If you live in Vietnam or visit the country, particularly the major cities, have you ever wondered about the apparent level of disposable income relative to the reported average per capita income of US$ 2,200 per annum or less than US$ 200 per month. The average figures for Hanoi and HCMC are over US$ 5,000 per annum.
Overseas remittances to Vietnam are running at a level of US$12-13 billion per annum or about 80-90% of the remitted foreign direct investment. This is also equivalent to more than 7% of GDP.
The majority of this money goes to the urban population which only accounts for approximately 30% of the total population so the impact is much greater. It is estimated by the Central Institute of Economic Management that only 10% of these remittances are spent on daily needs and that approx. 70% goes into starting new businesses or expanding businesses and the remaining 20% into real estate investment.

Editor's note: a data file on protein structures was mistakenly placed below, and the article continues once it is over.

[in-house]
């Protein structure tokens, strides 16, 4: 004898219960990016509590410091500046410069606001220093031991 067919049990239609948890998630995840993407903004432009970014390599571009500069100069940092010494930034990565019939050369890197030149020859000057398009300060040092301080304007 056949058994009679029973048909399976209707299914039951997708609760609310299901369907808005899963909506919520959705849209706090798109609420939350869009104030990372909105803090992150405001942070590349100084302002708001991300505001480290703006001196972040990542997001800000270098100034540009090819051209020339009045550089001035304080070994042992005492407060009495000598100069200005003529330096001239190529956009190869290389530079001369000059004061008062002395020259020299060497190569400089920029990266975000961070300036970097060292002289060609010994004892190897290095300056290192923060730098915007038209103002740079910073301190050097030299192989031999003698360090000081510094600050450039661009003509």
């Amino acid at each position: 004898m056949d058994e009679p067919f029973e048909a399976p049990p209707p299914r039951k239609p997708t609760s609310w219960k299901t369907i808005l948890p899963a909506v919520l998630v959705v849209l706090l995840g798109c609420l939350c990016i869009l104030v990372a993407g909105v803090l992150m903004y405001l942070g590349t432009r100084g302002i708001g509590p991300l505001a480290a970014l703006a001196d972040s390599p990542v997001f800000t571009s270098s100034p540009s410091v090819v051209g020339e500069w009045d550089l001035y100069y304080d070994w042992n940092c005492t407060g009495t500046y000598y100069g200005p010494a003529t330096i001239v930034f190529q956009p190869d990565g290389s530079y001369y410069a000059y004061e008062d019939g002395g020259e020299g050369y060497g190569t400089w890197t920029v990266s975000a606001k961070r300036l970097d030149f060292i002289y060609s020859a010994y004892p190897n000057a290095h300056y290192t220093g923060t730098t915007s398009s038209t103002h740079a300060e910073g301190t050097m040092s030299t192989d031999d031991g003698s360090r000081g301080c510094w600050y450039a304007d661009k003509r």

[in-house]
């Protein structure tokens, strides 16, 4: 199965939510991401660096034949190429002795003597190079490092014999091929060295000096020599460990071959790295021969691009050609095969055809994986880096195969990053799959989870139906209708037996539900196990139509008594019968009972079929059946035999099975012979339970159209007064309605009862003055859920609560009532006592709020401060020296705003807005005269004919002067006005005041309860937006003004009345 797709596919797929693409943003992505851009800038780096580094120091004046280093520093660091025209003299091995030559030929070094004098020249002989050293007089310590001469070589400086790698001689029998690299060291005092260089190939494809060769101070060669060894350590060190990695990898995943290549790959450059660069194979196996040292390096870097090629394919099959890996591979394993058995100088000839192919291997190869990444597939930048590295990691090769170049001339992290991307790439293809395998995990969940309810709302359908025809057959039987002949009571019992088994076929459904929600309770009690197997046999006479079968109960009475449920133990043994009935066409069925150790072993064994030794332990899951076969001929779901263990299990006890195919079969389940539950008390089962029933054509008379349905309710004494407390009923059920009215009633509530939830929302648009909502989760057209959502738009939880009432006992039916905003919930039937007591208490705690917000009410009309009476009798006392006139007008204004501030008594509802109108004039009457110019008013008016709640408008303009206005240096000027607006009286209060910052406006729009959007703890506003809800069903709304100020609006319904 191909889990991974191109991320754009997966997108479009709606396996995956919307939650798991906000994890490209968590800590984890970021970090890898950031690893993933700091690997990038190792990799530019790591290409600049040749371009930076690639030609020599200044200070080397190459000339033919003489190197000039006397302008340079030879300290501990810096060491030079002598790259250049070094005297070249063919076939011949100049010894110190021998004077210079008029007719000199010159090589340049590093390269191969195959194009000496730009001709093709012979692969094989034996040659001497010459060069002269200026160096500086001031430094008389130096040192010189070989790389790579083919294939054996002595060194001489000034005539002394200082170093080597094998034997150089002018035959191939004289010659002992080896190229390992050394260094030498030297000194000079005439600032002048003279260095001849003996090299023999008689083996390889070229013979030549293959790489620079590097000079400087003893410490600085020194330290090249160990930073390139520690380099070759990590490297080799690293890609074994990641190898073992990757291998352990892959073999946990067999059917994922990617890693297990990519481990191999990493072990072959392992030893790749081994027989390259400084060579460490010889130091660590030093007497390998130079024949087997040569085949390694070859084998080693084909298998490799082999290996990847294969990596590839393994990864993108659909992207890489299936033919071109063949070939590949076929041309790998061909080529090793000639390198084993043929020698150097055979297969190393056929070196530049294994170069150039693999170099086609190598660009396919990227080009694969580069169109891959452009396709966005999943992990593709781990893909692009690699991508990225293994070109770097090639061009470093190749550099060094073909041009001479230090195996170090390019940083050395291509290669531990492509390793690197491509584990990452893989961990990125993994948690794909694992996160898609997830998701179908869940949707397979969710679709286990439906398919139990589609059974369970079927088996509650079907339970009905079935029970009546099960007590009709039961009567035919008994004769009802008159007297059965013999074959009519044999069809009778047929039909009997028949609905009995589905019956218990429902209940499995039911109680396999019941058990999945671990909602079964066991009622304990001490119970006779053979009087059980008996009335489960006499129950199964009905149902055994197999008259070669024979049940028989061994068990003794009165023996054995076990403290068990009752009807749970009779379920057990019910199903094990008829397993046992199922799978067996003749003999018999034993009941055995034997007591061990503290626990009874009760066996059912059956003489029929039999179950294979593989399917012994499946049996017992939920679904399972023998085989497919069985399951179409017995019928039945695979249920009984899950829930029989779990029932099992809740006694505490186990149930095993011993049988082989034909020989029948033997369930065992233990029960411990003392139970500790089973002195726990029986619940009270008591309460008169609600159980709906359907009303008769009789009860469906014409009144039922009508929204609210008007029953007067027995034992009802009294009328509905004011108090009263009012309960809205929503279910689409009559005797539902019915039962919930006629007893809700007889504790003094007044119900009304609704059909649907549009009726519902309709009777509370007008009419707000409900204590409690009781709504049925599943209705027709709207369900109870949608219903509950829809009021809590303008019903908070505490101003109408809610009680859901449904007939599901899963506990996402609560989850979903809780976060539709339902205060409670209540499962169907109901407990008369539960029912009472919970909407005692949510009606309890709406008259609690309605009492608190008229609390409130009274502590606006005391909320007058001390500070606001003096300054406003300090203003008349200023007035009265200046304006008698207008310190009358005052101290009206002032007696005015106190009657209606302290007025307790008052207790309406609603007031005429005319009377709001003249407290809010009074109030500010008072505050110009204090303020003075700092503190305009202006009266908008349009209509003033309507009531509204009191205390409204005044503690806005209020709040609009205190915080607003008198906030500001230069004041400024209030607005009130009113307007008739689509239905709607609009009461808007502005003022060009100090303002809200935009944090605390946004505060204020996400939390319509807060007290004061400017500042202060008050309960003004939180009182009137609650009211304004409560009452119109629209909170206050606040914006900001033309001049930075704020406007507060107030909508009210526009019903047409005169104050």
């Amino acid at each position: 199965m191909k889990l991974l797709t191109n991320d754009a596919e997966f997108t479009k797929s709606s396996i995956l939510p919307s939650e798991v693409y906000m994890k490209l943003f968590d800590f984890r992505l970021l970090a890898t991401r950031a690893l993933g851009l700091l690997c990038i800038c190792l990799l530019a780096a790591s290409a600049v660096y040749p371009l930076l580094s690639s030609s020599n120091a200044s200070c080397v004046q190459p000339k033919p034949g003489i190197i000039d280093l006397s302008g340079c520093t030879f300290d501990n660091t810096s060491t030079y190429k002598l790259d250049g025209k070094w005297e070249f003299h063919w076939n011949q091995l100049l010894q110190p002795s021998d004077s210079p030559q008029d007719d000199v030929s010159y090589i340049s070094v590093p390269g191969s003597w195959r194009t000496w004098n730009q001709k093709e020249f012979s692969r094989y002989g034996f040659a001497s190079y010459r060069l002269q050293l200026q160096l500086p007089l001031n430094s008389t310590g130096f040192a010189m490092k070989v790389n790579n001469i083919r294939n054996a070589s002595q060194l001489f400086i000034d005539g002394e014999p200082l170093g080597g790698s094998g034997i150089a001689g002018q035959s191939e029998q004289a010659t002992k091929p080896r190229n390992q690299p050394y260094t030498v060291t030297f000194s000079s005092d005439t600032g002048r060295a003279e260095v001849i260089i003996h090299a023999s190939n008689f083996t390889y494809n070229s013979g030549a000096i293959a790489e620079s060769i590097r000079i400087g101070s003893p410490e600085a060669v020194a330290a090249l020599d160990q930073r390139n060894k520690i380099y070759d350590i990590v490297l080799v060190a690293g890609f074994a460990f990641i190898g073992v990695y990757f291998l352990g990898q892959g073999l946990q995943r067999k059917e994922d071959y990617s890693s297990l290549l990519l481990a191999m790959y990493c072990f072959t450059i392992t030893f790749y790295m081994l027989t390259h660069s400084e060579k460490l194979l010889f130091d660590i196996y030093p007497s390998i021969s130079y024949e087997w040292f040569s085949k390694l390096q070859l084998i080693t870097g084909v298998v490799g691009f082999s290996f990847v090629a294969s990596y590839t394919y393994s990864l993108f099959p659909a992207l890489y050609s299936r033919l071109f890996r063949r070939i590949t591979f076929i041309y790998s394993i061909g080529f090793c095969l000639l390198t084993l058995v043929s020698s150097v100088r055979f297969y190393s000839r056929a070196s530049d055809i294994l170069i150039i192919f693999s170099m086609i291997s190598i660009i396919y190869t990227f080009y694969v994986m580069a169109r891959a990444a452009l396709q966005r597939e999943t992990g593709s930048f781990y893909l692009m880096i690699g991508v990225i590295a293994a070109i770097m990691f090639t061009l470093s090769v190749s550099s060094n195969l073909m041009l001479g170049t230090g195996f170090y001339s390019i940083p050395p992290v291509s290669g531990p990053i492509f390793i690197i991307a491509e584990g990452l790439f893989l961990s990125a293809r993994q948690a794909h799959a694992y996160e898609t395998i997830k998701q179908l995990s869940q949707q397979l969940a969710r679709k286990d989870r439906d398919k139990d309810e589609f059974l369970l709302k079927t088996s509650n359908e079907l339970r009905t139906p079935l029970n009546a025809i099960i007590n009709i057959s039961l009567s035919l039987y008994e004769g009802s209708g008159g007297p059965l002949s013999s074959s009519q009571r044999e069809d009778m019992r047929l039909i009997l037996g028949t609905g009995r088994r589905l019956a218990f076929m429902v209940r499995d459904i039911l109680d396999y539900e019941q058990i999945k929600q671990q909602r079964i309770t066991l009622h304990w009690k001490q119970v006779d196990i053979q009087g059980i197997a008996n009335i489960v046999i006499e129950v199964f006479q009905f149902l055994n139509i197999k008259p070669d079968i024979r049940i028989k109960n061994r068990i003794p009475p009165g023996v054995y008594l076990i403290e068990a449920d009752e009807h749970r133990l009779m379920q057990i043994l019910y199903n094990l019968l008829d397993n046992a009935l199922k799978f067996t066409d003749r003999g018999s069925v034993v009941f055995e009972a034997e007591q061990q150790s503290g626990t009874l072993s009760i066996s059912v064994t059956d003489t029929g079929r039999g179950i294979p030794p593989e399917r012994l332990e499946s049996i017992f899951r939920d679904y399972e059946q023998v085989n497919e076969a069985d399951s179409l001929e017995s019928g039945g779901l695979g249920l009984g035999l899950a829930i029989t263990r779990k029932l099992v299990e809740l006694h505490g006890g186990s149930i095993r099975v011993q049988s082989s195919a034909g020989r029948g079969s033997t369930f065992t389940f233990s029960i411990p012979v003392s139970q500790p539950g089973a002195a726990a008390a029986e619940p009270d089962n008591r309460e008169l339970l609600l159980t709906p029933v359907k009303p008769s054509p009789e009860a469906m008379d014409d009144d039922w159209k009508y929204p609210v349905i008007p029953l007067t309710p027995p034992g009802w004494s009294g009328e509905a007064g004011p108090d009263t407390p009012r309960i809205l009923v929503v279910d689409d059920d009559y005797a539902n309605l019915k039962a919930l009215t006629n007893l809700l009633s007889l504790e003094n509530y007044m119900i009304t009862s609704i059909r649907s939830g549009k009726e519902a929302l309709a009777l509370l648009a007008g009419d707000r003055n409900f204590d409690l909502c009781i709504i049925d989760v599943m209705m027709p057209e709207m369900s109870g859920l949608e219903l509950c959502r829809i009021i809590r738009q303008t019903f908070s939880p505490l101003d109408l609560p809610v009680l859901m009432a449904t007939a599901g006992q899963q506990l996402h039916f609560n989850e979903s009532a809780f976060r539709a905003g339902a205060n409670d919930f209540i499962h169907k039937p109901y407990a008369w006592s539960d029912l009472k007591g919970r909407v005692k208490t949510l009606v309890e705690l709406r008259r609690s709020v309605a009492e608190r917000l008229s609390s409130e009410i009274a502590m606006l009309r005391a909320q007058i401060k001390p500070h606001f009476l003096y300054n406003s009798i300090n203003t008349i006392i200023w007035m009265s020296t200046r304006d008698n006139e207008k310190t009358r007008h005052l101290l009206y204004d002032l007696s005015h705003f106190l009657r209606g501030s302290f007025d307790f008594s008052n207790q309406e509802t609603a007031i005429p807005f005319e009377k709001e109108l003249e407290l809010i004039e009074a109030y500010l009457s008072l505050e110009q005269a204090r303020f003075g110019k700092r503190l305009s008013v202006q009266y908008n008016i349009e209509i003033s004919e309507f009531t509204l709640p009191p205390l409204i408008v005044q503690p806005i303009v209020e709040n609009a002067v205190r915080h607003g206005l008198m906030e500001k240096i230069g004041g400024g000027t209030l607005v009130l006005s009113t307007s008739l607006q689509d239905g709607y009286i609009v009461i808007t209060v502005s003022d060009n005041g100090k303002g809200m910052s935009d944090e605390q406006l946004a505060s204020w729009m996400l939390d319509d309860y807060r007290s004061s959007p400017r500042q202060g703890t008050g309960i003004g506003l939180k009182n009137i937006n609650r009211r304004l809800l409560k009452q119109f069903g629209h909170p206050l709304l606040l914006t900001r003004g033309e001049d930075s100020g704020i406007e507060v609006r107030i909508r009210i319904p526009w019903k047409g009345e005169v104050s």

In addition to these remittances there is still a huge pool of wealth which lies outside of the banking system held largely in gold and foreign currency. The amount of this hoarded wealth was estimated to be possibly as high as US$60 billion by Dominic Scriven, the founder of Dragon Capital, during the height of the global financial crisis when the gold price reached its peak. This is available for discretionary spending.
Many individuals have become wealthy through buying and selling real estate. I love to tell the story of my former maid who bought 1000 sq.m. of land on the outskirts of HCMC in 1999 for US$1 per sq.m. and sold it 5 years later for US$ 100 per sq.m, whilst I was struggling to build a professional service firm. So who was the smart one?!